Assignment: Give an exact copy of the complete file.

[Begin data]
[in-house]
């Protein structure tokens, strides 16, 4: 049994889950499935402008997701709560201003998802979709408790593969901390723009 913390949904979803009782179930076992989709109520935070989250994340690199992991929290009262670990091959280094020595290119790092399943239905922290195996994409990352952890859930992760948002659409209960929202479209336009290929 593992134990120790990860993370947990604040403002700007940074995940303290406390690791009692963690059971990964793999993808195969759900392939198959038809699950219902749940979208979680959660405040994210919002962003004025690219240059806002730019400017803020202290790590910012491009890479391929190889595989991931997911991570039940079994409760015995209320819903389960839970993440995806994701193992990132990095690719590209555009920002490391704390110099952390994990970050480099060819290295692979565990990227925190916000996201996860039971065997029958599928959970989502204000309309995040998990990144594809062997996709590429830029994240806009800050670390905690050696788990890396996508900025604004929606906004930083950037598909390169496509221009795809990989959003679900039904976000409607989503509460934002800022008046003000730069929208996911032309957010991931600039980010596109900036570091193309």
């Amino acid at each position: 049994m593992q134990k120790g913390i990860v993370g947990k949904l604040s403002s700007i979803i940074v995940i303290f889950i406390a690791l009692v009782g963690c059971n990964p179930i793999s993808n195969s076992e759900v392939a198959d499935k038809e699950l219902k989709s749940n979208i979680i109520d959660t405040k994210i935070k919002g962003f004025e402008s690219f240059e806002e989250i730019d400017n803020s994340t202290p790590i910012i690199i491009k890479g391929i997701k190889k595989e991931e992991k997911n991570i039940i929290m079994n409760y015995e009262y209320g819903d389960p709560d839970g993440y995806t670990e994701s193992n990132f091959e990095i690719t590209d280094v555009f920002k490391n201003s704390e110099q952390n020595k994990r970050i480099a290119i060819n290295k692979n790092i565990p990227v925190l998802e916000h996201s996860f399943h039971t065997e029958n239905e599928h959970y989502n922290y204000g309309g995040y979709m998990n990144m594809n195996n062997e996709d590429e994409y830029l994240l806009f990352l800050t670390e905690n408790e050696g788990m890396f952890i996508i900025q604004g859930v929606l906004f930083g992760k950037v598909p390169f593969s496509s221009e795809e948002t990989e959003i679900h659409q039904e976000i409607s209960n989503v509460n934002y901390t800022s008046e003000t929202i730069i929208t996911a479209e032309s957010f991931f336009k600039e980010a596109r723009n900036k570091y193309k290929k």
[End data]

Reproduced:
[in-house]
């Protein structure tokens, strides 16, 4: 049994889950499935402008997701709560201003998802979709408790593969901390723009 913390949904979803009782179930076992989709109520935070989250994340690199992991929290009262670990091959280094020595290119790092399943239905922290195996994409990352952890859930992760948002659409209960929202479209336009290929 593992134990120790990860993370947990604040403002700007940074995940303290406390690791009692963690059971990964793999993808195969759900392939198959038809699950219902749940979208979680959660405040994210919002962003004025690219240059806002730019400017803020202290790590910012491009890479391929190889595989991931997911991570039940079994409760015995209320819903389960839970993440995806994701193992990132990095690719590209555009920002490391704390110099952390994990970050480099060819290295692979565990990227925190916000996201996860039971065997029958599928959970989502204000309309995040998990990144594809062997996709590429830029994240806009800050670390905690050696788990890396996508900025604004929606906004930083950037598909390169496509221009795809990989959003679900039904976000409607989503509460934002800022008046003000730069929208996911032309957010991931600039980010596109900036570091193309």
């Amino acid at each position: 049994m593992q134990k120790g913390i990860v993370g947990k949904l604040s403002s700007i979803i940074v995940i303290f889950i406390a690791l009692v009782g963690c059971n990964p179930i793999s993808n195969s076992e759900v392939a198959d499935k038809e699950l219902k989709s749940n979208i979680i109520d959660t405040k994210i935070k919002g962003f004025e402008s690219f240059e806002e989250i730019d400017n803020s994340t202290p790590i910012i690199i491009k890479g391929i997701k190889k595989e991931e992991k997911n991570i039940i929290m079994n409760y015995e009262y209320g819903d389960p709560d839970g993440y995806t670990e994701s193992n990132f091959e990095i690719t590209d280094v555009f920002k490391n201003s704390e110099q952390n020595k994990r970050i480099a290119i060819n290295k692979n790092i565990p990227v925190l998802e916000h996201s996860f399943h039971t065997e029958n239905e599928h959970y989502n922290y204000g309309g995040y979709m998990n990144m594809n195996n062997e996709d590429e994409y830029l994240l806009f990352l800050t670390e905690n408790e050696g788990m890396f952890i996508i900025q604004g859930v929606l906004f930083g992760k950037v598909p390169f593969s496509s221009e795809e948002t990989e959003i679900h659409q039904e976000i409607s209960n989503v509460n934002y901390t800022s008046e003000t929202i730069i929208t996911a479209e032309s957010f991931f336009k600039e980010a596109r723009n900036k570091y193309k290929k």